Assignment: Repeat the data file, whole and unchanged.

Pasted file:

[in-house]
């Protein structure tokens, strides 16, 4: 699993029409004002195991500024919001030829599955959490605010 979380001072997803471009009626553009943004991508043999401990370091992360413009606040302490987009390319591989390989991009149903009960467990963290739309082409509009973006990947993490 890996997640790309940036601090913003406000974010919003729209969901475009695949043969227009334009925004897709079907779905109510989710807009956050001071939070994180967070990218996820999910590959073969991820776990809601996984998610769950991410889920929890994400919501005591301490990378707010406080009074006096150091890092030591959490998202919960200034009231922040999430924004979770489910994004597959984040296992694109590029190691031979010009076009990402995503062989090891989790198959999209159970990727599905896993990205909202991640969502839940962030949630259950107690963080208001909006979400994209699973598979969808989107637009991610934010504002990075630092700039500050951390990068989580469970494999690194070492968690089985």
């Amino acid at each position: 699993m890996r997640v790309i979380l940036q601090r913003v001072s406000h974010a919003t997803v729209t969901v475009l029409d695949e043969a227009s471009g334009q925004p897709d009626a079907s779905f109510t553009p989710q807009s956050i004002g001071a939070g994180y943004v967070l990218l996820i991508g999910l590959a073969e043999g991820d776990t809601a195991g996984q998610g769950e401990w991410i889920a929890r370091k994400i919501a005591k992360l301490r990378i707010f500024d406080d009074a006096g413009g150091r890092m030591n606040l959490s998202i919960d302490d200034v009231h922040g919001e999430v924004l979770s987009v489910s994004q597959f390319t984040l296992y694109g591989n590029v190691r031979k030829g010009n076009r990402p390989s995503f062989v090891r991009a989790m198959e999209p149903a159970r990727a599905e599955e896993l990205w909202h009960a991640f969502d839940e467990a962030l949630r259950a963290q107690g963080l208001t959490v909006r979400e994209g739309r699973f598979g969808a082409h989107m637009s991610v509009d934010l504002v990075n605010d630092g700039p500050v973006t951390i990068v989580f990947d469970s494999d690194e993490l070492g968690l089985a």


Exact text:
[in-house]
């Protein structure tokens, strides 16, 4: 699993029409004002195991500024919001030829599955959490605010 979380001072997803471009009626553009943004991508043999401990370091992360413009606040302490987009390319591989390989991009149903009960467990963290739309082409509009973006990947993490 890996997640790309940036601090913003406000974010919003729209969901475009695949043969227009334009925004897709079907779905109510989710807009956050001071939070994180967070990218996820999910590959073969991820776990809601996984998610769950991410889920929890994400919501005591301490990378707010406080009074006096150091890092030591959490998202919960200034009231922040999430924004979770489910994004597959984040296992694109590029190691031979010009076009990402995503062989090891989790198959999209159970990727599905896993990205909202991640969502839940962030949630259950107690963080208001909006979400994209699973598979969808989107637009991610934010504002990075630092700039500050951390990068989580469970494999690194070492968690089985």
């Amino acid at each position: 699993m890996r997640v790309i979380l940036q601090r913003v001072s406000h974010a919003t997803v729209t969901v475009l029409d695949e043969a227009s471009g334009q925004p897709d009626a079907s779905f109510t553009p989710q807009s956050i004002g001071a939070g994180y943004v967070l990218l996820i991508g999910l590959a073969e043999g991820d776990t809601a195991g996984q998610g769950e401990w991410i889920a929890r370091k994400i919501a005591k992360l301490r990378i707010f500024d406080d009074a006096g413009g150091r890092m030591n606040l959490s998202i919960d302490d200034v009231h922040g919001e999430v924004l979770s987009v489910s994004q597959f390319t984040l296992y694109g591989n590029v190691r031979k030829g010009n076009r990402p390989s995503f062989v090891r991009a989790m198959e999209p149903a159970r990727a599905e599955e896993l990205w909202h009960a991640f969502d839940e467990a962030l949630r259950a963290q107690g963080l208001t959490v909006r979400e994209g739309r699973f598979g969808a082409h989107m637009s991610v509009d934010l504002v990075n605010d630092g700039p500050v973006t951390i990068v989580f990947d469970s494999d690194e993490l070492g968690l089985a």